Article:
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Valuable Lessons of Self-Worth and Acceptance for Children by Jodi Mays

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We’re delighted to share the following enlightening guest post
by author Jodi Mays.

How do you teach a feeling or emotion? For some parents this is as difficult as asking what a color smells like, and yet kids today are bombarded with messages and imagery that does just that. From television, to magazines and social media, kids are picking up these impressions from an early age. So, how do you make sure the right messages are getting through to them? This was a question that plagued me when my son was young. How do I teach my son about emotions and self-esteem?

It was easy for me to say, “Treat others the way you want to be treated.” Or to remind him to be aware of others feelings but, as most parents may agree, it is not always what you say that imparts the best lessons. As a family, we have always been drawn to reading; turning to books to pass the time and getting lost in worlds both big and small. Reading became a way for us to tackle many of these tough ideas, which led to some incredible conversations about everything from self-esteem to compassion and kindness; conversations that may have been too difficult to broach on their own, without the help of books. It was these conversations that led me to write my first children’s book with the hope that I could pass along some of the same valuable lessons of self-worth and acceptance. After all, building a strong foundation of confidence and self-esteem is important for everyone and the basis that I hope will carry my child confidently into the future.

It is with this in mind that I want to share some of my favorite books on acceptance and self-esteem.

For Pre-Schoolers

The Sneetches by Dr. Seuss: You can’t really go wrong with this classic book. In The Sneetches, Dr Seuss weaves a story that teaches self-worth and acceptance, which is extremely fun to read. The Sneetches are born either with or without a star on their tummies, which leads an unscrupulous monkey to take advantage of their differences. In time the Sneetches learn to accept and embrace each other’s differences.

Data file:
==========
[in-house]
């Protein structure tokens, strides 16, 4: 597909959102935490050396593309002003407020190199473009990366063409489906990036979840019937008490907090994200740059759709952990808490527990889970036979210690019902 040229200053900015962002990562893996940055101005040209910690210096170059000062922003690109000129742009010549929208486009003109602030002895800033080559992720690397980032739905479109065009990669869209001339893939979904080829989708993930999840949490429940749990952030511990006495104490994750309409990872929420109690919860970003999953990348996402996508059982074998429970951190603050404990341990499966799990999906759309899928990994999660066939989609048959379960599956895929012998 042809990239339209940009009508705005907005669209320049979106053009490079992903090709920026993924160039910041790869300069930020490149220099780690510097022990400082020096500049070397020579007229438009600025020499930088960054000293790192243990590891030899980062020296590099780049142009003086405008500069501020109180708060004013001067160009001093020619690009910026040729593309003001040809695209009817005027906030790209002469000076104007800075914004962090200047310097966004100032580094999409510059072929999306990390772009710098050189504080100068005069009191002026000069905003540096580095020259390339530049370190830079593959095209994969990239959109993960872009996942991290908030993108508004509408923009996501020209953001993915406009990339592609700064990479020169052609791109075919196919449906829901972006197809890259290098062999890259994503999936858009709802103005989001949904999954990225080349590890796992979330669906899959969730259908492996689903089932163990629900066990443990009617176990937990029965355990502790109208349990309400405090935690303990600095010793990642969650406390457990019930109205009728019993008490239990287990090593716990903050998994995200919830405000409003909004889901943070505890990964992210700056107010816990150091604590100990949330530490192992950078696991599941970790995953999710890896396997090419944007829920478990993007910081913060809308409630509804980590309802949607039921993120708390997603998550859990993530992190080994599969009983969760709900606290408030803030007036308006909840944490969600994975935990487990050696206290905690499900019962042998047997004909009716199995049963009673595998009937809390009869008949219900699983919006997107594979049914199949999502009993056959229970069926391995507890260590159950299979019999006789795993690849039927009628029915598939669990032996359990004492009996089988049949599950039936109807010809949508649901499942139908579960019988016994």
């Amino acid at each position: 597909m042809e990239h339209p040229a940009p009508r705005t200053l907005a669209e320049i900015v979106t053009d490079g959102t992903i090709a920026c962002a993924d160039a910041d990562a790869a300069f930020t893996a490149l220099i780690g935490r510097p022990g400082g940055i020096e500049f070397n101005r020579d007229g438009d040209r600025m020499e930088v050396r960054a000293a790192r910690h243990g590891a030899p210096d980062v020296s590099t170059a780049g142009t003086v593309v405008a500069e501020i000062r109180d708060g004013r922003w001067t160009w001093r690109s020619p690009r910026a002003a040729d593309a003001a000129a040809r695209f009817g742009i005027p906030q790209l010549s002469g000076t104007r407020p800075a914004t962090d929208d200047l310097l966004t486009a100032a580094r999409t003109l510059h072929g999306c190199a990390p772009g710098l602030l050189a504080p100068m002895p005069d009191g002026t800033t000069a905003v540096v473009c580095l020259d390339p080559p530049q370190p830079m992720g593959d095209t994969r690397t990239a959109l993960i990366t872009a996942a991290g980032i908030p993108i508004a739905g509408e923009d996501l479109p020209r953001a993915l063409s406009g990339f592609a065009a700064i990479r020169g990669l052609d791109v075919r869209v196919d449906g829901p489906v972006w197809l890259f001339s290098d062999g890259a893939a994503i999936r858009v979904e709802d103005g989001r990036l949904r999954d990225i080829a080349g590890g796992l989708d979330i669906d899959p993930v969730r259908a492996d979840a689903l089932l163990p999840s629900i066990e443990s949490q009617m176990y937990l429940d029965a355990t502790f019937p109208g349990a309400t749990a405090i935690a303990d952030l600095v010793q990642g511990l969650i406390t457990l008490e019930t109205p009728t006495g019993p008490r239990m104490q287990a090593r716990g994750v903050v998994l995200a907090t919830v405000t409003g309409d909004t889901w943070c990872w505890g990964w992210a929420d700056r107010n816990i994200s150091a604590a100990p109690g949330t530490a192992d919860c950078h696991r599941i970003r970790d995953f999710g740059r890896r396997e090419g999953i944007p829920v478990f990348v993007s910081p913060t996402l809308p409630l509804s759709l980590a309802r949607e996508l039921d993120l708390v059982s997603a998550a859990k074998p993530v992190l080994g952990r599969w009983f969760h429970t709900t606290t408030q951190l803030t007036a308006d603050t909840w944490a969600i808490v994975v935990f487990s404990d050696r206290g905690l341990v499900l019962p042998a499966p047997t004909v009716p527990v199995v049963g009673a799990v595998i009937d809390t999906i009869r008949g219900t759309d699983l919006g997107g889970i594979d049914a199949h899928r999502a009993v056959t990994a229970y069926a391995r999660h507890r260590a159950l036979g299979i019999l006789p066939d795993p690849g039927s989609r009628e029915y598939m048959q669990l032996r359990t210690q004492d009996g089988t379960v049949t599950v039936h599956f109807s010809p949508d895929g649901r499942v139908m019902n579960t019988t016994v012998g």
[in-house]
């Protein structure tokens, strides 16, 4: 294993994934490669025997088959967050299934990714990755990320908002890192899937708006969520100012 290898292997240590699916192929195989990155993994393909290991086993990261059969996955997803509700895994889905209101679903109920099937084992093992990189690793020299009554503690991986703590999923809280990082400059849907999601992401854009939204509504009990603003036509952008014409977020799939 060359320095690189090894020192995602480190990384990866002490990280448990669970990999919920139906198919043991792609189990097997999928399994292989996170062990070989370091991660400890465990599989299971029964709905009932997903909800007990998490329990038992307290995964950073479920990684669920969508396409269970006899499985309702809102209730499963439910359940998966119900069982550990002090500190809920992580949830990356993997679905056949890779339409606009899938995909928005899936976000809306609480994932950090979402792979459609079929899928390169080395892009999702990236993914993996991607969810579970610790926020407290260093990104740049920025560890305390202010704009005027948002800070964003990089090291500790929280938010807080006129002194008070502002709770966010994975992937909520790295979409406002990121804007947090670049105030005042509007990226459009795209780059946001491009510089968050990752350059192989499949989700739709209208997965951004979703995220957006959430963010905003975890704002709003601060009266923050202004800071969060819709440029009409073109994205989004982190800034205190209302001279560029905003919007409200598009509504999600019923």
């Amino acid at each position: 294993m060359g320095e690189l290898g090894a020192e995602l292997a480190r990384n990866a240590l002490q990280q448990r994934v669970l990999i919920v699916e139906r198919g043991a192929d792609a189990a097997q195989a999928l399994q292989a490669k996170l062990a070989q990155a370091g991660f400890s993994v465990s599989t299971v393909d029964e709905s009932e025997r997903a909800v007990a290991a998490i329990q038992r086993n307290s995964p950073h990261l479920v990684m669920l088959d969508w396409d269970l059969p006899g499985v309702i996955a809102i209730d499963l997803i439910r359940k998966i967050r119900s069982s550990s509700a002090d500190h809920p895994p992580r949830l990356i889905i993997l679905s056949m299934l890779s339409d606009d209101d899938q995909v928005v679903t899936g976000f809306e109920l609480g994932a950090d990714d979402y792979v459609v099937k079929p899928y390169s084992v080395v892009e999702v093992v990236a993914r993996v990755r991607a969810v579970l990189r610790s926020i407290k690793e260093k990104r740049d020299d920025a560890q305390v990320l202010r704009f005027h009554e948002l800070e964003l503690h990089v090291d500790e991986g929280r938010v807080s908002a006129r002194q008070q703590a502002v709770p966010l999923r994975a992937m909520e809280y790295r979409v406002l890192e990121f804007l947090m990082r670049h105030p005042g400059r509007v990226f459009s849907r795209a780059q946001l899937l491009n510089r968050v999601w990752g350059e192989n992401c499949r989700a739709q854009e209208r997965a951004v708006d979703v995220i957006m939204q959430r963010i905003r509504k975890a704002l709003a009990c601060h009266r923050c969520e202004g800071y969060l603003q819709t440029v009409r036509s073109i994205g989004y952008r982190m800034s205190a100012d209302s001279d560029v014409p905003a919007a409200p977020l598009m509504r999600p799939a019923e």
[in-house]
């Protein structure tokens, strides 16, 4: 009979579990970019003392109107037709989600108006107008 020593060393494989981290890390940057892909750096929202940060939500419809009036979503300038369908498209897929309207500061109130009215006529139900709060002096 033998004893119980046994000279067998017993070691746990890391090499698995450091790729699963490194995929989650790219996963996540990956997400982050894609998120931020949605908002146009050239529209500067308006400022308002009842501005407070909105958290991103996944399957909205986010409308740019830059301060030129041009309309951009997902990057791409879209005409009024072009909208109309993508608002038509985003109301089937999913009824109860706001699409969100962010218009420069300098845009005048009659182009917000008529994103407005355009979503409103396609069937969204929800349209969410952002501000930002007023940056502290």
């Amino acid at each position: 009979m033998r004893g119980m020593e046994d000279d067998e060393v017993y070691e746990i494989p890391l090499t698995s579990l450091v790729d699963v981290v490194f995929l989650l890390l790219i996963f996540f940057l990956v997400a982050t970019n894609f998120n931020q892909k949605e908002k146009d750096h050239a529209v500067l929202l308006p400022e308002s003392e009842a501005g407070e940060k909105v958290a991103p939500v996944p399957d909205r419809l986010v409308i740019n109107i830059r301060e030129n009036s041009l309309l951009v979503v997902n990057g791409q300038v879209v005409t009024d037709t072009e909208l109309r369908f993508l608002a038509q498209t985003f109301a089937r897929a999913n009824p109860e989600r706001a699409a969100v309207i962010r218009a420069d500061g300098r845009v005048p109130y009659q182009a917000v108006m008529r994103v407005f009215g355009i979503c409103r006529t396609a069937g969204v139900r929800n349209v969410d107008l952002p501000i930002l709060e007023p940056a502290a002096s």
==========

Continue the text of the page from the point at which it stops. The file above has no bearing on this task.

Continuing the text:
Spaghetti in a Hot Dog Bun by Maria Dismondy: In this book Lucy is the subject of ridicule for her favorite food, spaghetti in a hot dog bun. Lucy stands by her choice even when others are mean and mock her for being one-of-a-kind. When these same friends need help, Lucy has the courage to make the right choice. This story is truly empowering for any child who has ever felt different from the crowd.

For School Agers

Have You Filled A Bucket Today? by Carol McCloud: This book contains beautiful illustrations that pair easily with simple prose to help younger children learn how to be “bucket fillers.” It teaches children to show their appreciation with simple acts of kindness and love, which will not only boost the self-worth of those who get their buckets filled but also those who do the filling as well. It reminds children that a little kindness and acceptance can make the world a better place.

Unstoppable Me; 10 Ways to Soar Through Life by Dr. Wayne W. Dyer: This book builds on Dr. Dyer’s first book, Incredible You, and the ideas of “no limit thinking.” Kids are encouraged to embrace what makes them unique instead of simply trying to fit in. It embraces all of the wonderful quirks and qualities that every child is born with and teaches them to use these special traits to navigate stressful situations and enjoy life’s wonderful moments.

For Pre-Teens:

Freckle Juice by Judy Blume: No one defined a generation of young readers, struggling to navigate through life’s challenges better than Judy Blume. In her book Freckle Juice, she weaves the story of a young boy who simply wants to look different than he does. As young people sometimes do, he trusts the wrong person to help “fix” his problem with her secret recipe for freckles. This book is a classic for anyone who ever felt like they were missing a key feature to make them perfect.

Tween You and Me by Deb Dunham: Switching gears, Tween You and Me is a non-fiction book for tweens and parents living with tweens. It is a thoughtful and practical guide to navigating changing bodies, relationships and feelings in a way that encourages both self-expression and responsibility as well as lessons in respect for the young reader. Growing up is hard enough. Nurturing healthy self-esteem only adds to the challenge. Tween You and Me acts as a road map for the journey ahead.